The mouth, shaped like a human’s with rose colored lips, emitted a snarl that showed a row of pointy teeth. Above the upper lip were brownish black whiskers like a mustache. The entire face was the same as the body – short black hairs, well groomed. Huge black lucent orbed-eyes, similar to some insects remained still, but I had the impression the being had a wide range of sight. Thick dark eyebrows moved up and down above the eyes. I wondered if the entity were thinking, scowling, or afraid. The weird creature leaned in and as the bulbous eyes stared, I saw my shocked reflection in them.
The viscous face hairs had been trimmed to the same length while the rest of the body’s hairs were different lengths, yet brushed and styled. The ears were curved like ours, but covered with those short hairs along the outside. Where our inner ears were flesh colored, its ears were black, and they moved back and forth like when an animal listens to a rhythm.
I was breathing in and out rapidly and I realized that its ears were reacting to my breathing. Longer, thicker, straight reddish black hair, waistlength and similar to human head hair, was brushed sleekly from the forehead down the back, behing the ears held in place by some sort of tie at the neck.
The being was tall, taller than my husband, and Bill is 6-feet. I guessed the beast was near 7-feet and wore only a multi-pocketed blue cotton bibbed shorts with straps that hooked in front. Attached to the center was a silver coin with a well-defined black zigzag engraved, like a backwards Z.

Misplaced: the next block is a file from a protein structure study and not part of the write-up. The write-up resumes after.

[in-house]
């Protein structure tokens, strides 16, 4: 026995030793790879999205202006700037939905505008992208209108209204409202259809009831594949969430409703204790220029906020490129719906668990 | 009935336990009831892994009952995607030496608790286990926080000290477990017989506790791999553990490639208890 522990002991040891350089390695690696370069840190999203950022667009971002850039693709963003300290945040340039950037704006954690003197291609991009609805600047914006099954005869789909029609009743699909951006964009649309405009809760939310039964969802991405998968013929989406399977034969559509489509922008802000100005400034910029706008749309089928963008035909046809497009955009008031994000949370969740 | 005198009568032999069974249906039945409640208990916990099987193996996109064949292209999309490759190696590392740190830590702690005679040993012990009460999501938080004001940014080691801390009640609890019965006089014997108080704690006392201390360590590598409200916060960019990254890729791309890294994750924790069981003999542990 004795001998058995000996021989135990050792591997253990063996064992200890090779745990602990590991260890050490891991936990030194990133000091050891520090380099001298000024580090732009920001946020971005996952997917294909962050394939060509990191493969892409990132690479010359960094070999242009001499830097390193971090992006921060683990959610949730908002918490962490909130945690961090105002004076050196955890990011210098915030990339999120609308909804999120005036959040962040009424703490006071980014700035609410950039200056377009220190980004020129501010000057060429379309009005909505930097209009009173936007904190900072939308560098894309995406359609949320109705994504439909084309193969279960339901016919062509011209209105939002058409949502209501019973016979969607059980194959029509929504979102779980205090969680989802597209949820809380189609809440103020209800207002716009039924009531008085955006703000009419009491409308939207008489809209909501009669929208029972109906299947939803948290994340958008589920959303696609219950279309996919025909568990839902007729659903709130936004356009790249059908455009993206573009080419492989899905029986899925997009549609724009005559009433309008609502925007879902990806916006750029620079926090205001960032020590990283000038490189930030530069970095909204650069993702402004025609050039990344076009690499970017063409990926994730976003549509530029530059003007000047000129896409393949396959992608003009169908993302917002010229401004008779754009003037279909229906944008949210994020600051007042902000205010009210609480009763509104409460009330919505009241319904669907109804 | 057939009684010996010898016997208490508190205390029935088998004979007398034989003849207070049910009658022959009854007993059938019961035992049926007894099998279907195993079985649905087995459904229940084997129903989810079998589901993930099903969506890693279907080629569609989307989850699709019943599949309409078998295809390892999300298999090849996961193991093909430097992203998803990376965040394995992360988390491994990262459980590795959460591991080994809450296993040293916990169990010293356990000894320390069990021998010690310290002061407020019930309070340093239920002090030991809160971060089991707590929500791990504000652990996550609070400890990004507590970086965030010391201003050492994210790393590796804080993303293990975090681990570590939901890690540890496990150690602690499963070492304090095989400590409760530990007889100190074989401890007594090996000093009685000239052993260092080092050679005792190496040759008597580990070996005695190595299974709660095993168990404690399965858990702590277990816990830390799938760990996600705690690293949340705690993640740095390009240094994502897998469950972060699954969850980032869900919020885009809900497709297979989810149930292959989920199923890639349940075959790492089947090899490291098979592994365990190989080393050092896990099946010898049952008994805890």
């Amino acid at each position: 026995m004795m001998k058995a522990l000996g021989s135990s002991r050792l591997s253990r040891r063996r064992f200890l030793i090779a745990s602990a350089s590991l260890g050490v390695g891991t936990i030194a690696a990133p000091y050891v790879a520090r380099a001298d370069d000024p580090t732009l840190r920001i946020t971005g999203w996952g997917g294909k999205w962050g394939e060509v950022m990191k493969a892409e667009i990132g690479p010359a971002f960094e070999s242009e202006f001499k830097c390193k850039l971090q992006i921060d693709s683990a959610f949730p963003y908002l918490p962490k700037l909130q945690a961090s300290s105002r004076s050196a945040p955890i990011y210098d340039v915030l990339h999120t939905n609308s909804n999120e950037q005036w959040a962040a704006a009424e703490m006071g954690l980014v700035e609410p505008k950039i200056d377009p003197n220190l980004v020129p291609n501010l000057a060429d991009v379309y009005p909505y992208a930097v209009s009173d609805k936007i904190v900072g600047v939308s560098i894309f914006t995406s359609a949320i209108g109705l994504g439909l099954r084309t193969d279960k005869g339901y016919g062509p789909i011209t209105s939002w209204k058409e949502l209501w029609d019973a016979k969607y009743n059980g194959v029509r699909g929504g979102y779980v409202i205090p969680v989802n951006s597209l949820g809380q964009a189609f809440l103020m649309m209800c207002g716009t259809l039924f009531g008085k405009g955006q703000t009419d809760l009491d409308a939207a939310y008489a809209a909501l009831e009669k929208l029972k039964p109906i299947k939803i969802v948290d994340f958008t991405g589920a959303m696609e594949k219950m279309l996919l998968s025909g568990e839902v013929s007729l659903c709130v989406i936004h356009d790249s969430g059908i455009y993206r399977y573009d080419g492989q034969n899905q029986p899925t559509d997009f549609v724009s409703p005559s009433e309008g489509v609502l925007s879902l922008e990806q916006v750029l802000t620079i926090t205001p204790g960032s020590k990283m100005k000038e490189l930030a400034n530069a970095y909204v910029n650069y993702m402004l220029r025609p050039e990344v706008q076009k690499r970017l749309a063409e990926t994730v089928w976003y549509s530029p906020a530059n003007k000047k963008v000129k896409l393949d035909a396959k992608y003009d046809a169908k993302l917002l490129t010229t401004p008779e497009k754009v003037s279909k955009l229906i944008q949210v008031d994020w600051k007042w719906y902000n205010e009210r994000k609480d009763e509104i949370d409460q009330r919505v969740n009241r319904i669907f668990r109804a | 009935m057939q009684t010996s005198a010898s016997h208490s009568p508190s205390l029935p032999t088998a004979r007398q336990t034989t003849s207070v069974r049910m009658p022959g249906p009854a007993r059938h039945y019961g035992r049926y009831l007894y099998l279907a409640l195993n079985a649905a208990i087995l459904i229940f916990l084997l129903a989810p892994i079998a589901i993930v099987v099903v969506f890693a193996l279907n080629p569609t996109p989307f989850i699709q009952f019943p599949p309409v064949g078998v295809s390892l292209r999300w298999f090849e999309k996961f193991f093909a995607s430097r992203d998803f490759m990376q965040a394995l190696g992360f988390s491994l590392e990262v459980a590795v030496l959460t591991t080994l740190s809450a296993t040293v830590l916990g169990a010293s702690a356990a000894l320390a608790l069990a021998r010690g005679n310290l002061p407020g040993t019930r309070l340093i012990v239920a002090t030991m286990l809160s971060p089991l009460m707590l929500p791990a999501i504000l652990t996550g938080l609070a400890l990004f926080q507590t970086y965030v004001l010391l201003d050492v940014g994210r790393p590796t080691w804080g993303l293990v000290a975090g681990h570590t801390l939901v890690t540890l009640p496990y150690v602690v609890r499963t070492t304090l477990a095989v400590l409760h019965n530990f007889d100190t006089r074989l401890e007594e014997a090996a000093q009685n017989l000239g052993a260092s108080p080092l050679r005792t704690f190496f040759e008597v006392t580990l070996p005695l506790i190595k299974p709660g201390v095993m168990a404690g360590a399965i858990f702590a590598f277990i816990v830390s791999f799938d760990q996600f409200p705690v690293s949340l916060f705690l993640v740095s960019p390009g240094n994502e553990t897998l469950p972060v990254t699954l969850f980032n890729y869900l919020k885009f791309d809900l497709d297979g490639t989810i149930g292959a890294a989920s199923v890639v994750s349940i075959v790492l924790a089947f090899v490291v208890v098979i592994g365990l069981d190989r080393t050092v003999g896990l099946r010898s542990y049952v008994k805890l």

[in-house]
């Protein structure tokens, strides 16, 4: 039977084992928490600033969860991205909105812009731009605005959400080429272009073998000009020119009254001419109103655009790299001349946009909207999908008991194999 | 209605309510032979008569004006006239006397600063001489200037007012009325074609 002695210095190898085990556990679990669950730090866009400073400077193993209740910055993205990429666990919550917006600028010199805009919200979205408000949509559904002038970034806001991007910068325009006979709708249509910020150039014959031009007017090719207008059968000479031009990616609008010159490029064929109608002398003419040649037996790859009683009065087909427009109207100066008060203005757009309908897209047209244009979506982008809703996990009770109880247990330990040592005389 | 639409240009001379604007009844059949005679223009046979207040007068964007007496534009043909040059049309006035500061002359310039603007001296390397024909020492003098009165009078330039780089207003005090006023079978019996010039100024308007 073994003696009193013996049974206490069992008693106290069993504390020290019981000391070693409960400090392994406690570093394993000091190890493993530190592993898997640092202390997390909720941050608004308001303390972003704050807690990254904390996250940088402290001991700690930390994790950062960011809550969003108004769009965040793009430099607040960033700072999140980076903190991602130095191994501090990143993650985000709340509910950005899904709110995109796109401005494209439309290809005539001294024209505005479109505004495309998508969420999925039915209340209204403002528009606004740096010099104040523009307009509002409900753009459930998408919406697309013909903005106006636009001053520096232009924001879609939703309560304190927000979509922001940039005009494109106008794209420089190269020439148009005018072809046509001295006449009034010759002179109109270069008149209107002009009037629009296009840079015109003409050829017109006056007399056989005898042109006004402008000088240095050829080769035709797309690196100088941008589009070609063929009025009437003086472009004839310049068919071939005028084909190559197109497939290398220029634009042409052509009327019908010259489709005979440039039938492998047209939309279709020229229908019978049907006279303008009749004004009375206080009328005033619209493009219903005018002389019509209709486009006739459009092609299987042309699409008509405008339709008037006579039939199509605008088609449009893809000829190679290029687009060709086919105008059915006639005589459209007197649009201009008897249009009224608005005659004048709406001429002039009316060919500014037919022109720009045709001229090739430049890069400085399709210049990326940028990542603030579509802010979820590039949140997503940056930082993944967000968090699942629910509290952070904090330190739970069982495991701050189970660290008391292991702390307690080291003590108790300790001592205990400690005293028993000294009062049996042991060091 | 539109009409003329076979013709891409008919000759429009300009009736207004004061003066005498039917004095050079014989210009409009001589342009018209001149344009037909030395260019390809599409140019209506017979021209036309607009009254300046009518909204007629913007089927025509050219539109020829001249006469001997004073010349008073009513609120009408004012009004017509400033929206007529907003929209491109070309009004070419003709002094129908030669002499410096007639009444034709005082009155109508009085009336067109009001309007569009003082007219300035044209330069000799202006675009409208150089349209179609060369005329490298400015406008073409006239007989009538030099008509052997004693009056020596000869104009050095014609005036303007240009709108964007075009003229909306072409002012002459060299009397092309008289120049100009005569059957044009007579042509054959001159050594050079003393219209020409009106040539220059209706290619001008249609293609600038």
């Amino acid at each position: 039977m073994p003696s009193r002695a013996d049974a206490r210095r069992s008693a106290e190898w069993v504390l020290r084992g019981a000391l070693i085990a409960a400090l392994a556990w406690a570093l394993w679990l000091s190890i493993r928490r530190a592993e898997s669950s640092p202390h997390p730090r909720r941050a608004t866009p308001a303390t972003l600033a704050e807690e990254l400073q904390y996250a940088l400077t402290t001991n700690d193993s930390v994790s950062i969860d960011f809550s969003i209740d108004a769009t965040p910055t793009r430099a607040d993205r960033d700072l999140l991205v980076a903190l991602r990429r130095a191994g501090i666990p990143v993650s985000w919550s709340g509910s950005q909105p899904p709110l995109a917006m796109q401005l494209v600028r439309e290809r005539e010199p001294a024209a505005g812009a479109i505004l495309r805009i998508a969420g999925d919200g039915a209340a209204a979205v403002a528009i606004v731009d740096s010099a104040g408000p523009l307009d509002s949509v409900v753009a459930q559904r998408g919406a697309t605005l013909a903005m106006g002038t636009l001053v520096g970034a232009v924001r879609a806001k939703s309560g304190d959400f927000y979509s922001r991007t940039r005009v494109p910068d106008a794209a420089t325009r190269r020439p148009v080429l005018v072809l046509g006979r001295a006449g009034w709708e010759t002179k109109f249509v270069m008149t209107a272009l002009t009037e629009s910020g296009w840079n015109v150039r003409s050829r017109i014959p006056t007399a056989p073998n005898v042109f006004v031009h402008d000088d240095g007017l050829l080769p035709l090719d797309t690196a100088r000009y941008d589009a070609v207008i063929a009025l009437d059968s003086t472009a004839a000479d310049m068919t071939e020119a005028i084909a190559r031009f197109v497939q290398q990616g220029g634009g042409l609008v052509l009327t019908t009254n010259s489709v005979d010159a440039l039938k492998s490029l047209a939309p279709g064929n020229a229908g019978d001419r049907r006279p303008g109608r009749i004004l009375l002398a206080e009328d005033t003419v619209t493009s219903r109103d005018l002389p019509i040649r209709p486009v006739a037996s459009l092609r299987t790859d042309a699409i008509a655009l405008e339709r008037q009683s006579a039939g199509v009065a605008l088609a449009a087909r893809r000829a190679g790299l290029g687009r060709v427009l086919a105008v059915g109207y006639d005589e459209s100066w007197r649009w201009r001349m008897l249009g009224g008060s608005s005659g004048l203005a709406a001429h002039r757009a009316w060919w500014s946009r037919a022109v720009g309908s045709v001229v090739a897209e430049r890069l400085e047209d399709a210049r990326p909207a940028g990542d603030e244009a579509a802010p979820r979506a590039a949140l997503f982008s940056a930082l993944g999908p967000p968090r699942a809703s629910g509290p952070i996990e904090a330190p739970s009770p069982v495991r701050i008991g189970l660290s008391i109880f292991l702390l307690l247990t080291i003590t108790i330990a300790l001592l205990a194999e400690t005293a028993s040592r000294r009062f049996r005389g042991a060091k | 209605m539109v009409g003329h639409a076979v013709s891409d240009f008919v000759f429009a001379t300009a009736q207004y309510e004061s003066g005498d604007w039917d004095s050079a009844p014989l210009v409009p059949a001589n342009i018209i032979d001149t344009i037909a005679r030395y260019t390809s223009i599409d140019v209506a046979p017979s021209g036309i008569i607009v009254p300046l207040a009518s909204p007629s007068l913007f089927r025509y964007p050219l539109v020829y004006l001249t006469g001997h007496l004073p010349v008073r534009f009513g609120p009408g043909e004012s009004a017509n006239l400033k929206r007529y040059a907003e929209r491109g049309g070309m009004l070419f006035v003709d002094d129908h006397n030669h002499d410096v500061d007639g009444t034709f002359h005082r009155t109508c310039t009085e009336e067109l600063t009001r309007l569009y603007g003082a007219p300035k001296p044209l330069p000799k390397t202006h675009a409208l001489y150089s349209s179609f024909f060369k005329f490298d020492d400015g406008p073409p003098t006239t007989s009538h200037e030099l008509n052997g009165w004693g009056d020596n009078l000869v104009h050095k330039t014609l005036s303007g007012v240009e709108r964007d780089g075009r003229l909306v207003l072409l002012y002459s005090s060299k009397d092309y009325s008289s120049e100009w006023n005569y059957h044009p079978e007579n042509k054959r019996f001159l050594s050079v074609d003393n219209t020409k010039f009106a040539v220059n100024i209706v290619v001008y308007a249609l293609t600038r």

A closer glimpse at the body showed that the short hairs appeared silky and that this being was definitely well-built and toned. The shoeless feet were large and flat, with the same short hairs and three thick plain black toes. From the ends protruded small but sharp black claws.
Was I delusional? Perhaps I was unconscious, still at the bottom of the hill. I blinked then squinted at the thing hoping I was hallucinating, but the creature was real. I decided that I had either stumbled upon an alien community or everyone here had been affected by radiation. Or maybe I was hallucinating. Yes, definitely I was dehydrated and hallucinating. I shut my eyes again, but when I opened them, there stood the creature, grimacing at me.
The entity inspected me slowly, dwelling on my wet chiffon blouse and my chest, but then yelled at me in some weird language. Couldn’t it tell that I was hurting badly? That I wasn’t one of its kind? What would look so different from humans and possess that level of intelligence except an alien. Definitely. A male alien. I wasn’t hallucinating or delirious. This was reality. I never believed extra-terrestrials existed, but here one stood in front of me. I had to escape. I had to warn our government.
We stared in curiosity at each other, both of us scrutinizing one another. The eyes went back to my chest and I realized it was looking through my wet blouse at my lacy bra. I wrapped my arms across me. It frowned at me, took out a black box from one of its many pockets and punched three buttons then yelled into the hand-sized object.
That’s all I remembered before I passed out. I came to when the strange brute tried to get me to drink a gooey inky liquid. I refused to open my mouth, and we struggled. I shoved the drink away, spilling it across the bed. That act enraged this thing.
The beast ripped the sheet off and stomped to a drawer, retrieved a clean one, and fluffed it on the bed, throwing the stained one aside then tossing me from one side of the bed to the other as it fixed the new sheet, oblivious to my yelps. Obviously, gentleness wasn’t one of this alien’s attributes.